German Americans in the American Civil War
German-Americans were the largest ethnic contingent to fight for the Union in the American Civil War. More than 200,000 native Germans served in the Union Army, notably from New York, Wisconsin, and Ohio. Thousands also served in the Confederacy, being primarily descended from Pennsylvania German ancestors who had migrated to the Carolinas in the 18th century and early 19th century, along with Swabian, Swiss, and Austrian immigrants who arrived directly in the South.
German-American army units
Approximately 516,000 Union soldiers, or 23.4% of all Union soldiers, were immigrants; about 216,000 of these were born in Germany. New York supplied the largest number of these native-born Germans with 36,000. Behind the Empire State came Wisconsin with 30,000 and Ohio with 20,000.
Scores of individual regiments, such as the 52nd New York, 9th Ohio, 74th Pennsylvania, 32nd Indiana (1st German), and the 9th Wisconsin, consisted entirely of German Americans. Major recruiting efforts aimed at German Americans were conducted in Cincinnati, St. Louis, and Milwaukee, among many other cities.
Commonly referred to as "Dutchmen" by other Union soldiers, and "lopeared Dutch" by Confederates, German-American units in general earned a reputation for discipline. Some of them had previously served in European armies, and they brought valuable experience to the Union Army.
German-American commanders of note
A popular Union commander and native German, Major General Franz Sigel was the highest ranking German-American officer in the Union Army, with many Germans enlisting to "fight mit Sigel." Sigel was a political appointment of President Abraham Lincoln, who hoped that Sigel's immense popularity would help deliver the votes of the increasingly important German segment of the population. He was a member of the Forty-Eighters, a political movement of the revolutions in German states that led to thousands of Germans emigrating to the United States. These included such future Civil War officers as Maj. Gen. Carl Schurz, Brig. Gen. August Willich, Louis Blenker, Max Weber and Alexander Schimmelfennig.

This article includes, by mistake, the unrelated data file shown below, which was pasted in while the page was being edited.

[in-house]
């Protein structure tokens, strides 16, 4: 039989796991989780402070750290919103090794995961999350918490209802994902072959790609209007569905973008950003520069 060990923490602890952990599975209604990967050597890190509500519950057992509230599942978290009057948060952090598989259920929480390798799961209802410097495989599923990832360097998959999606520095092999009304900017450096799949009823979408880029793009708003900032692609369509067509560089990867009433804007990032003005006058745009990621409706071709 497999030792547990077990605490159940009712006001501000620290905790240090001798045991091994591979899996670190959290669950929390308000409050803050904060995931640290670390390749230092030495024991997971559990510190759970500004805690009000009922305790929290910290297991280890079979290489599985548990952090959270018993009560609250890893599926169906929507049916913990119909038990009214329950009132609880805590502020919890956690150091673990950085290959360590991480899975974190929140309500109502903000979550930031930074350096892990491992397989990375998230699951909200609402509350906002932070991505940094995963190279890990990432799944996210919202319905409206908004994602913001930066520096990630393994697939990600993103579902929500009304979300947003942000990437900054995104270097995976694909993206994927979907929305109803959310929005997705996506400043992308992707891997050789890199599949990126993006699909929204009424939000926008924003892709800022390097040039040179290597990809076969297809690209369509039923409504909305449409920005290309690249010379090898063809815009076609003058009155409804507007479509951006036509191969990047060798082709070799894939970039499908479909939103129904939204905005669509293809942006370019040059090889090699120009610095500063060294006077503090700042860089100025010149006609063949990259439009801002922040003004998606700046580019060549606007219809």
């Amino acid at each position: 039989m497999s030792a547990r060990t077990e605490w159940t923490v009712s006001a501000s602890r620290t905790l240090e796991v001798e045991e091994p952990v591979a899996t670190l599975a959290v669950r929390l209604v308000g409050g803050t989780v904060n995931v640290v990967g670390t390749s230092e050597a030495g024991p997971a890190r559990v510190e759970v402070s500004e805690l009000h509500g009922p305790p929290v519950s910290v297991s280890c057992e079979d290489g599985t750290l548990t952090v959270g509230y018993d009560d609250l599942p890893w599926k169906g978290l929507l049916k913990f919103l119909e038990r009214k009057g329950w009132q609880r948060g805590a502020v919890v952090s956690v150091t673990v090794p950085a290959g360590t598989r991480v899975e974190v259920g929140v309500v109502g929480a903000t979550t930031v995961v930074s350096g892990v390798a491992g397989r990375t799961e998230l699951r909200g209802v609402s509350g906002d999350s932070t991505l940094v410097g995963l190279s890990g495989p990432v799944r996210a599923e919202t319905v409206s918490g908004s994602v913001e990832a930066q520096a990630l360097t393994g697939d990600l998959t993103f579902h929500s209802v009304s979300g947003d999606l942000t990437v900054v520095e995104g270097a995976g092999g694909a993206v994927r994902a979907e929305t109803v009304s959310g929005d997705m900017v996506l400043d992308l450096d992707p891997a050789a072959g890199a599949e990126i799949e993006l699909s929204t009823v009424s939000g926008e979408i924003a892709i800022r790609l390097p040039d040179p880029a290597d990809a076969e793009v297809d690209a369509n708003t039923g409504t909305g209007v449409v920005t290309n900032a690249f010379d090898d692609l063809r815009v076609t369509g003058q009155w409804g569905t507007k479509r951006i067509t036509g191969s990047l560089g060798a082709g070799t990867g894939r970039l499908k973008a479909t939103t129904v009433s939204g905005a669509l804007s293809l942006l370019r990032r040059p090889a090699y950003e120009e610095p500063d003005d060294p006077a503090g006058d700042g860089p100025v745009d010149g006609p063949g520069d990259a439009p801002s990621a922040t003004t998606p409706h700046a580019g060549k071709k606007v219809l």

Schurz was part of the socio-political movement in America known as the Turners, who contributed to getting Lincoln elected as President. The Turners provided the bodyguard at Lincoln's inauguration on March 4, 1861, and also at Lincoln's funeral in April 1865.
Other prominent German generals included Peter Osterhaus, Edward S. Salomon, Frederick C. Salomon, August Kautz and Felix Salm-Salm. Hundreds of German-born officers led regiments during the war, including Col. Gustav Tafel, Col. Paul A. Frank, Col. Friedrich Hecker, Col. Leopold von Gilsa, and Maj. Jurgen Wilson. Among the very best Union artillerists was German-born Capt. Hubert Dilger, who had been trained at the Karlsruhe Military Academy.
Another famous German American, though not an immigrant, was Maj. Gen. George Armstrong Custer. He fought against the Confederate cavalry of Maj. Gen. J.E.B. Stuart at Gettysburg and famously died in the Battle of Little Big Horn during the Indian Wars .
Medal of Honor Recipients
Among those German immigrants who received the Medal of Honor for valor during the war include:
Although the Confederacy had general officers born in Ireland, France, and England, no German-born soldiers reached that rank in the Confederate Army. Colonel Adolphus Heiman, a Prussian veteran of the Mexican–American War who commanded the 10th Tennessee Infantry and later a brigade; and Colonel Augustus Büchel, a native of Hesse and commander of the 1st Texas Cavalry, were probably the highest ranking German-Confederates.